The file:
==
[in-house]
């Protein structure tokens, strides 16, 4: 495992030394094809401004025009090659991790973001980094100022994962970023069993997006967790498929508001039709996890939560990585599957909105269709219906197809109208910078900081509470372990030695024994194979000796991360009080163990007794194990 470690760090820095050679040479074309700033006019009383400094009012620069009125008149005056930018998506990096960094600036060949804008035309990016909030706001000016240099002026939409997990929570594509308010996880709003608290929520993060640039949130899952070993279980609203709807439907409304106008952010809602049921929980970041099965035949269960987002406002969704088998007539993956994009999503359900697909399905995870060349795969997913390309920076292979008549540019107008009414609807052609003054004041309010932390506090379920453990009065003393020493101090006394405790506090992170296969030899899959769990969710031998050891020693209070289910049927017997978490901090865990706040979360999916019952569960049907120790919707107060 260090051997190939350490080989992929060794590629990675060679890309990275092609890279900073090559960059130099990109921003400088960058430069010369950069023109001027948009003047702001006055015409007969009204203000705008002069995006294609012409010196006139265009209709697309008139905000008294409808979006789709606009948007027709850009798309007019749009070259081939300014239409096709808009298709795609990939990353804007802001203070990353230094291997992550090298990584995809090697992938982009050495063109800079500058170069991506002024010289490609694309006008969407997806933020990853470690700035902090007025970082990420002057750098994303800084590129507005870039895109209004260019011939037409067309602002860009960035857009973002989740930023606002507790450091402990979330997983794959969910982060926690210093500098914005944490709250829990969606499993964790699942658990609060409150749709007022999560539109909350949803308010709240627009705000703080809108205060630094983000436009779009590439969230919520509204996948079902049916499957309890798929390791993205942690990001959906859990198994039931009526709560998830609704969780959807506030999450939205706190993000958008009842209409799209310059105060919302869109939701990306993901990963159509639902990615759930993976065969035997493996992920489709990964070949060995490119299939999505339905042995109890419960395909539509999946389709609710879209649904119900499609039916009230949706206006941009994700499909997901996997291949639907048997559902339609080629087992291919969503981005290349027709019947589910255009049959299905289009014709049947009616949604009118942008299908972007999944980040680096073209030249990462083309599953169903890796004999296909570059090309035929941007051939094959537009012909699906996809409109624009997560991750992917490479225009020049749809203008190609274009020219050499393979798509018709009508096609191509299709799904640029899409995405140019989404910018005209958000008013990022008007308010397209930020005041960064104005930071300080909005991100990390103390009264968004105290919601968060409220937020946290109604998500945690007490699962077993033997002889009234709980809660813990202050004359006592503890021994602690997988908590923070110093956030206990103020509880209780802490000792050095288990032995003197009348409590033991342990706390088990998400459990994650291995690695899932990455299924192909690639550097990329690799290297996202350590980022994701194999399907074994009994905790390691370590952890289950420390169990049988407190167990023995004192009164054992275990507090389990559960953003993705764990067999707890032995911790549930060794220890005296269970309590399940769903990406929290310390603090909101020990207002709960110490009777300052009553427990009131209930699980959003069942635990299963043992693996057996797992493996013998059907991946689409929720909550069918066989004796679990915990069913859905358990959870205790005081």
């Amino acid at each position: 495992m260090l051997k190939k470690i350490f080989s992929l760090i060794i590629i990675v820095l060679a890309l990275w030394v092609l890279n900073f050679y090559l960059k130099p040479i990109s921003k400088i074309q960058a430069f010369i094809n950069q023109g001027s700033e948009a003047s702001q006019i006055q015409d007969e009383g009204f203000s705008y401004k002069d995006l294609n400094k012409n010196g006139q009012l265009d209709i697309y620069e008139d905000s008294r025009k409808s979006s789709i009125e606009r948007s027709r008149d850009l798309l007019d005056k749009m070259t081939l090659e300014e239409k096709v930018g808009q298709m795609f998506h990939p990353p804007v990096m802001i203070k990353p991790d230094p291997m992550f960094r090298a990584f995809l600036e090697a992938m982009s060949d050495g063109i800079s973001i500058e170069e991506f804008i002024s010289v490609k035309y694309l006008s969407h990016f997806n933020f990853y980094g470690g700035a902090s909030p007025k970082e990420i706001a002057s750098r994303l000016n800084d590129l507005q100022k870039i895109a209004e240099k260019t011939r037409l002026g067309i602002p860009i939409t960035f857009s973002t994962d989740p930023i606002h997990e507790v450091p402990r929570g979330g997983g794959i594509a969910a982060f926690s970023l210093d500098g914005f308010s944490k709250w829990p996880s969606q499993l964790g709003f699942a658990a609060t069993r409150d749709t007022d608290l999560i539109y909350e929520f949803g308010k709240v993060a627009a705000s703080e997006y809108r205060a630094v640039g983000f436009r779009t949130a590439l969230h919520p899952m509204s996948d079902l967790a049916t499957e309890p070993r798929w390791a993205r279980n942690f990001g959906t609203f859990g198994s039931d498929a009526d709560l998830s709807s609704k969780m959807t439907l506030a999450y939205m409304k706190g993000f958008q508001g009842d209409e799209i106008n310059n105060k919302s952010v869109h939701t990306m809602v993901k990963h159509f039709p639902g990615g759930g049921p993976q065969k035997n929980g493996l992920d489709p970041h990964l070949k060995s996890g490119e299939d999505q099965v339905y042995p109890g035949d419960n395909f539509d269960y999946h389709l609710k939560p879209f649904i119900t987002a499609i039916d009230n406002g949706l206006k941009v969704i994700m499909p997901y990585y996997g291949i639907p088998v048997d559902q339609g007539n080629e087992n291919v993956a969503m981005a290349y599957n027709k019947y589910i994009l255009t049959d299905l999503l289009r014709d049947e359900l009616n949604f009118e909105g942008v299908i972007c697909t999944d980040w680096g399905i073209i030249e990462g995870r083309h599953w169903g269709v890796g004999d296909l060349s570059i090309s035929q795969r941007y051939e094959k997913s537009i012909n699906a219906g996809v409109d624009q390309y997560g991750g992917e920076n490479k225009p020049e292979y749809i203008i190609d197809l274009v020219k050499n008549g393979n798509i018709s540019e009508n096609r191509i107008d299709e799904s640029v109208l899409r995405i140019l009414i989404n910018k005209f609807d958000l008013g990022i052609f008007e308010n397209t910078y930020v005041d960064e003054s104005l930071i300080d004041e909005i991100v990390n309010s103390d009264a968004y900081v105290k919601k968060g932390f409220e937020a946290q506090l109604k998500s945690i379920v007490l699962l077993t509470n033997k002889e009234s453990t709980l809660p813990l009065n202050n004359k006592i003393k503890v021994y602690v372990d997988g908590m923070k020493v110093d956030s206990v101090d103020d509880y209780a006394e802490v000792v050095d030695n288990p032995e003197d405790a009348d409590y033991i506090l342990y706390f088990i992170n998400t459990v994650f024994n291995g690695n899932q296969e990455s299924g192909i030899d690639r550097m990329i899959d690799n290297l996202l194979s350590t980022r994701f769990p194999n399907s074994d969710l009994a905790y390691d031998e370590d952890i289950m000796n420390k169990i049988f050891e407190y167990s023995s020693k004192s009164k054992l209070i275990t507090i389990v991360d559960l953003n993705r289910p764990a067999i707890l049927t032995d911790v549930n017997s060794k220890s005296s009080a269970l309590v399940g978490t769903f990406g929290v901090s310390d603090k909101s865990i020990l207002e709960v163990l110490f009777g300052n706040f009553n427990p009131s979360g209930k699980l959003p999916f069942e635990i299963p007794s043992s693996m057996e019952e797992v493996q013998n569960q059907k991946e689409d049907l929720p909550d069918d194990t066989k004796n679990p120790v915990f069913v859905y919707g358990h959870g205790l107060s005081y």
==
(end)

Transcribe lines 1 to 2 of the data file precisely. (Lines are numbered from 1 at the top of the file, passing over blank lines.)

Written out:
[in-house]
């Protein structure tokens, strides 16, 4: 495992030394094809401004025009090659991790973001980094100022994962970023069993997006967790498929508001039709996890939560990585599957909105269709219906197809109208910078900081509470372990030695024994194979000796991360009080163990007794194990 470690760090820095050679040479074309700033006019009383400094009012620069009125008149005056930018998506990096960094600036060949804008035309990016909030706001000016240099002026939409997990929570594509308010996880709003608290929520993060640039949130899952070993279980609203709807439907409304106008952010809602049921929980970041099965035949269960987002406002969704088998007539993956994009999503359900697909399905995870060349795969997913390309920076292979008549540019107008009414609807052609003054004041309010932390506090379920453990009065003393020493101090006394405790506090992170296969030899899959769990969710031998050891020693209070289910049927017997978490901090865990706040979360999916019952569960049907120790919707107060 260090051997190939350490080989992929060794590629990675060679890309990275092609890279900073090559960059130099990109921003400088960058430069010369950069023109001027948009003047702001006055015409007969009204203000705008002069995006294609012409010196006139265009209709697309008139905000008294409808979006789709606009948007027709850009798309007019749009070259081939300014239409096709808009298709795609990939990353804007802001203070990353230094291997992550090298990584995809090697992938982009050495063109800079500058170069991506002024010289490609694309006008969407997806933020990853470690700035902090007025970082990420002057750098994303800084590129507005870039895109209004260019011939037409067309602002860009960035857009973002989740930023606002507790450091402990979330997983794959969910982060926690210093500098914005944490709250829990969606499993964790699942658990609060409150749709007022999560539109909350949803308010709240627009705000703080809108205060630094983000436009779009590439969230919520509204996948079902049916499957309890798929390791993205942690990001959906859990198994039931009526709560998830609704969780959807506030999450939205706190993000958008009842209409799209310059105060919302869109939701990306993901990963159509639902990615759930993976065969035997493996992920489709990964070949060995490119299939999505339905042995109890419960395909539509999946389709609710879209649904119900499609039916009230949706206006941009994700499909997901996997291949639907048997559902339609080629087992291919969503981005290349027709019947589910255009049959299905289009014709049947009616949604009118942008299908972007999944980040680096073209030249990462083309599953169903890796004999296909570059090309035929941007051939094959537009012909699906996809409109624009997560991750992917490479225009020049749809203008190609274009020219050499393979798509018709009508096609191509299709799904640029899409995405140019989404910018005209958000008013990022008007308010397209930020005041960064104005930071300080909005991100990390103390009264968004105290919601968060409220937020946290109604998500945690007490699962077993033997002889009234709980809660813990202050004359006592503890021994602690997988908590923070110093956030206990103020509880209780802490000792050095288990032995003197009348409590033991342990706390088990998400459990994650291995690695899932990455299924192909690639550097990329690799290297996202350590980022994701194999399907074994009994905790390691370590952890289950420390169990049988407190167990023995004192009164054992275990507090389990559960953003993705764990067999707890032995911790549930060794220890005296269970309590399940769903990406929290310390603090909101020990207002709960110490009777300052009553427990009131209930699980959003069942635990299963043992693996057996797992493996013998059907991946689409929720909550069918066989004796679990915990069913859905358990959870205790005081």